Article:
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Horticulturist predicts lower blueberry yields
MISSISSIPPI STATE -- One night in March is preventing Mississippi's blueberry growers from harvesting a significant portion of their 2003 crop in May and June.
John Braswell, horticulture specialist with Mississippi State University's Coastal Research and Extension Center in Biloxi, said the state's commercial growers typically harvest about 4 million pounds a year. Most of the damage from the sudden March 31 freeze occurred on the eastern side of the state.
"That one night has kept us from a perfect year," Braswell said. "Statewide, we may harvest about 70 percent of the crop."
Luis Monterde of Purvis is less optimistic for Mississippi and Louisiana growers.
"We will be fortunate if we have 50 to 60 percent of last year's crop," Monterde said. "Agriculture is a risky business, and in this case, the riskier varieties were the ones hurt the most."
Braswell said the earlier varieties were the primary victims of the freeze. Growers gamble on those varieties because prices are higher for the first berries harvested. While current prices are near $18 per flat, the price around June 20 will be closer to $12.
Allen McReynolds, the Wayne County Extension director, said growers lost a lot of this year's crop during the late freeze. Cool, overcast weather slowed maturity and further delayed blueberries from reaching early markets.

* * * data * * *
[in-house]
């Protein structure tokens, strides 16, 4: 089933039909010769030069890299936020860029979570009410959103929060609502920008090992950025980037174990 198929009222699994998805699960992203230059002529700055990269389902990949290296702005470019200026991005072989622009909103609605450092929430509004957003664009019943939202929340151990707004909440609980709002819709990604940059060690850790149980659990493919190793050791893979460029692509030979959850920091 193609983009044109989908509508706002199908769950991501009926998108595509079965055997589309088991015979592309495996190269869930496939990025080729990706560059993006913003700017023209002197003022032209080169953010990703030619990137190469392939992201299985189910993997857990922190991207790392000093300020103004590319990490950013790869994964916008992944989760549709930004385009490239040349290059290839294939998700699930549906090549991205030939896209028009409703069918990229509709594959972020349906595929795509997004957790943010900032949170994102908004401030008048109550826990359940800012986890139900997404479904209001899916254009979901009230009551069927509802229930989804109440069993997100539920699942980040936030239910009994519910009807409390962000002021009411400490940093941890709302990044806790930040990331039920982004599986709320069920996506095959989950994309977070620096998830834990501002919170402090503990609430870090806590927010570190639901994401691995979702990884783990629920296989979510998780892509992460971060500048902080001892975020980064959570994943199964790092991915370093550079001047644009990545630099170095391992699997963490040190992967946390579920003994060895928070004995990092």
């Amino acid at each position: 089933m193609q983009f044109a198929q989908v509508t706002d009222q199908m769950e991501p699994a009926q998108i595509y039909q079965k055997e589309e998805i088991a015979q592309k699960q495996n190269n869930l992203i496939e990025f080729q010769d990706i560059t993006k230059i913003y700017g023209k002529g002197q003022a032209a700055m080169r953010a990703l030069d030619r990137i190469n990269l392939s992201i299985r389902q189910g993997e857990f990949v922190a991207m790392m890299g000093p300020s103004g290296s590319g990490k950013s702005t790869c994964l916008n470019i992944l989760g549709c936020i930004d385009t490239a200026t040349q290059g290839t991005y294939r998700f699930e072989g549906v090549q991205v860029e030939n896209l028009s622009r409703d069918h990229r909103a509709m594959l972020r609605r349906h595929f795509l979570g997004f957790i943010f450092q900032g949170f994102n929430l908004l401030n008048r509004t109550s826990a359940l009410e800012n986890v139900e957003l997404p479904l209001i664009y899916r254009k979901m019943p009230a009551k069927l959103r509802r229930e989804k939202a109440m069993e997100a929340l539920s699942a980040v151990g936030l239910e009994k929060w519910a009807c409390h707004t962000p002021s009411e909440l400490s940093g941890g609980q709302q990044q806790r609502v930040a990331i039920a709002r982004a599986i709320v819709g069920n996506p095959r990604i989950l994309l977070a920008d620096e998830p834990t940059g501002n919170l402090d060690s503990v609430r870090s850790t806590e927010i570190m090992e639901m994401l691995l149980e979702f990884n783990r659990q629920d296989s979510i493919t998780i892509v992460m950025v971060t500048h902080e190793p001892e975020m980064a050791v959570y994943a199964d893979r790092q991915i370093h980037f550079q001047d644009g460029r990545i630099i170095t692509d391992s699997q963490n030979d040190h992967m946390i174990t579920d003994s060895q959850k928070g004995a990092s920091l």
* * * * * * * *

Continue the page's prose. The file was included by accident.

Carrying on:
"I'm sure the growers are disappointed because they would have had more early berries for the early prices," McReynolds said. "Remember, it's not a loss just in yields; it's a loss in the best prices for those early yields. That's what really hurts."
Braswell said the plants are most vulnerable when the flowers are older or the fruit is younger. The Rabbiteye and Southern Highbush varieties bloom at the same time, but the latter produces fruit three to four weeks earlier.
"Some years, a late frost may hurt one type more than another. This year, early varieties from both types were hurt," Braswell said.
Florida growers are first to the markets with blueberries harvested from late March until early May. Mississippi's blueberry season usually begins in late April with Southern Highbush varieties Misty, Biloxi and Sharp. The Rabbiteye variety harvest begins in late May with Climax and Premier. Harvest continues through the middle of July.
Northern states produce from late June until September. Imports from Chile during the winter months enable U.S. consumers to enjoy fresh blueberries all year.
"Blueberry consumption increases along with availability," Braswell said. "People are more interested in blueberries because of the potential health benefits, and then the taste keeps them coming back for more."